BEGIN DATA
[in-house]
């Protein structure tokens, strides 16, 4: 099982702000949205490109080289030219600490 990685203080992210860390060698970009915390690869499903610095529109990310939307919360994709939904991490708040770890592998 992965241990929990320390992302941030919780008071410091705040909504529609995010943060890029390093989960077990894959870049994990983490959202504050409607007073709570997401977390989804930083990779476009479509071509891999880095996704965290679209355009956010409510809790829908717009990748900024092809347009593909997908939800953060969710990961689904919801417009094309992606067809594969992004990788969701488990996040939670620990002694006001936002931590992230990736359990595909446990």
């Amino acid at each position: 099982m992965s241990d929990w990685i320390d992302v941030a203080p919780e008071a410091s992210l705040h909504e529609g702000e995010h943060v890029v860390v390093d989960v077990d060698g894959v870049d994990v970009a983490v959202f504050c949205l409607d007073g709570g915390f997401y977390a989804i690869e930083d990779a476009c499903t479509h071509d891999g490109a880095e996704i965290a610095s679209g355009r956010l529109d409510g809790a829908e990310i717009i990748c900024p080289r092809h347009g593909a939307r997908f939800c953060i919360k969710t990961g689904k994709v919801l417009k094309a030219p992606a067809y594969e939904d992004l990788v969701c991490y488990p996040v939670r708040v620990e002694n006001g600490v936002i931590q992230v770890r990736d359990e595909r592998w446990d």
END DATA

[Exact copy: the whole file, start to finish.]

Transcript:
[in-house]
């Protein structure tokens, strides 16, 4: 099982702000949205490109080289030219600490 990685203080992210860390060698970009915390690869499903610095529109990310939307919360994709939904991490708040770890592998 992965241990929990320390992302941030919780008071410091705040909504529609995010943060890029390093989960077990894959870049994990983490959202504050409607007073709570997401977390989804930083990779476009479509071509891999880095996704965290679209355009956010409510809790829908717009990748900024092809347009593909997908939800953060969710990961689904919801417009094309992606067809594969992004990788969701488990996040939670620990002694006001936002931590992230990736359990595909446990």
């Amino acid at each position: 099982m992965s241990d929990w990685i320390d992302v941030a203080p919780e008071a410091s992210l705040h909504e529609g702000e995010h943060v890029v860390v390093d989960v077990d060698g894959v870049d994990v970009a983490v959202f504050c949205l409607d007073g709570g915390f997401y977390a989804i690869e930083d990779a476009c499903t479509h071509d891999g490109a880095e996704i965290a610095s679209g355009r956010l529109d409510g809790a829908e990310i717009i990748c900024p080289r092809h347009g593909a939307r997908f939800c953060i919360k969710t990961g689904k994709v919801l417009k094309a030219p992606a067809y594969e939904d992004l990788v969701c991490y488990p996040v939670r708040v620990e002694n006001g600490v936002i931590q992230v770890r990736d359990e595909r592998w446990d």